Twenty Years Later: Michael Jordan’s Effect on Chicago

It’s official: the Chicago Bulls are relevant again. This year, the team has been one of the most riveting sides to follow in the NBA. Players like Zach LaBine and Ayo Dosunmo are leading the charge to put the team back on the map—but most people still think of MJ anytime the Bulls are mentioned.

And this is for good reason. Aside from being one of the most accomplished basketball players ever and the man who led the Bulls to six championship titles in eight consecutive runs, Jordan revolutionized the sport and, in doing so, the city. The changes post-1998, the last year the Bulls took home a title, are palpable.

Still, like most dynastic teams, the Bulls faced a (serious) slump in the 2000s and early 2010s. However, this year, Billy Donovan’s Bulls are one of the hottest topics in the NBA. In fact, many sportsbooks are eyeing the Bulls to knock out the Nets and Heat in the Eastern Conference, where they’re currently sitting in first place.

OLBG, a great resource for NBA predictions, still lists the Nets as the favorite to take this year’s championship series. But the Bulls are in a prime position to shoulder past the Nets—as well as other OLBG favorites, the Lakers and Bucks. Even if they do manage to bring home a conference or championship title, today’s Bulls will still have Jordan (and company) to thank for framing their comeback.

The Man, the Myth, the Legend

There are two qualities that make Michael Jordan a hero to Chicago: specifically, his work ethic and his loyalty to the city. MJ’s work ethic is the stuff of myths; aside from his raw talent, series like Netflix’s The Last Dance highlight just how far the athlete pushed himself on a daily basis to achieve greatness.

This was something that local fans felt particularly attached to. It wasn’t just that Michael Jordan was one of the greatest centers to play the sport, it was that he never stopped pushing himself to achieve greatness. In a blue-collar city like Chicago, this type of attitude was something fans could relate to and admire.

Aside from that, Jordan stayed in Chicago after arriving in 1984. He didn’t leverage his talent for a big signing in Boston, Los Angeles, or Detroit, which all had attractive and successful franchises at the time. He helped build the Bulls from the ground up, bringing home six championships despite the fact that he played baseball from 1993-1995.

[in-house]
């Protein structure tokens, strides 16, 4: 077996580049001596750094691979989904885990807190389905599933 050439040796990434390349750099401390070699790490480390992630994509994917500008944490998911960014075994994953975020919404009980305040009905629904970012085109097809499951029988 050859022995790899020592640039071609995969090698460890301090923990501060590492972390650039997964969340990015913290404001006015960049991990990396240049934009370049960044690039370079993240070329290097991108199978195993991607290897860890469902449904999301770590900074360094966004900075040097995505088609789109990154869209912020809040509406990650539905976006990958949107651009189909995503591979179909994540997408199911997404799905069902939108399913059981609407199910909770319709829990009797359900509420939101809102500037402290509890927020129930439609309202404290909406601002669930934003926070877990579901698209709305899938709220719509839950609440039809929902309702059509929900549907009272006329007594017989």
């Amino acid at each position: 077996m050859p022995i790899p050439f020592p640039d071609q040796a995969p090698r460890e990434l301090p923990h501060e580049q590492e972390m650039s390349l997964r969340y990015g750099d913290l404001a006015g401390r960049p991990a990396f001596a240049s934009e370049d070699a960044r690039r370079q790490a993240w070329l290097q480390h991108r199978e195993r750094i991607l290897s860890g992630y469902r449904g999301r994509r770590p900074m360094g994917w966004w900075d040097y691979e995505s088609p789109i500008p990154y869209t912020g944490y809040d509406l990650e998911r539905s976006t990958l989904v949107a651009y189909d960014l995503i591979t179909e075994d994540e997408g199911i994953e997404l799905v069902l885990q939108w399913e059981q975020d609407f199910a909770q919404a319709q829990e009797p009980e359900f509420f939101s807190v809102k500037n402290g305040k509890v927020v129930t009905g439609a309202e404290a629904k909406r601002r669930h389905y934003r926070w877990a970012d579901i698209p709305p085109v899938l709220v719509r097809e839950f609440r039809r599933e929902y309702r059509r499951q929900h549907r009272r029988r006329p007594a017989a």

man in red and white jersey shirt and shorts standing on green grass field during daytime


A Win for Chicago &a Shake-Up for the NBA

Before Jerry Krause took over the Bulls in 1998, Michael Jordan didn’t just turn Chicago into a basketball-crazed city, he helped build interest in the sport around the world. Much of this came from his time with the 1992 Dream Team, the US Men’s Olympic Basketball Team (of which he was only one factor).

Other elements, like trying his hand at acting in Space Jam, helped make Jordan a household name for those who had little interest in basketball. Suddenly, the city had a global superstar putting basketball, the Bulls, and Chicago on the map. Jordan’s success didn’t happen in a vacuum—it gave hope, pride, and a sense of hard-earned victory to all those who supported the Bulls.

The Bulls’ team from the 80s and 90s instills a sense of warmth and pride in locals. Even the possibility that the 2021-22 Bulls may finally find success again is enough to reignite these sentiments—and, best of all, there’s the chance that they’ll do this at United Center, MJ’s old stomping ground.

An Evolving Legacy

Jordan’s legacy survives today in a myriad of forms. In terms of basketball, his explosive performance as a center led the NBA to actually change its rulebook from 1997-2005. These include how a player can defend against another (no forearms) and where they can defend (outside the paint on the weak side).

This helped stem the advantages for hyper-talented centers, like Jordan and, before him, Magic Johnson and Charles Barkley. In fact, there hasn’t been a center to win the MVP award since Jordan, aside from Shaq. Jordan literally changed the position from NBA rules to where centers shoot from (they’re farther out than Jordan ever was).

Aside from the sport, MJwas also behind the Nike Air Jordan athletic shoe line, which remains one of the most popular and successful retail shoe lines in the world. Even the hit family film Space Jam just saw a reboot with LeBron James and son Bronny at the center. It looks like everything Jordan has touched is subject to a redo—even the NFL’s Tim Tebow seemed to take a page from his book after moonlighting in the MLB. Let’s hope this is true for the Bulls’ success too.


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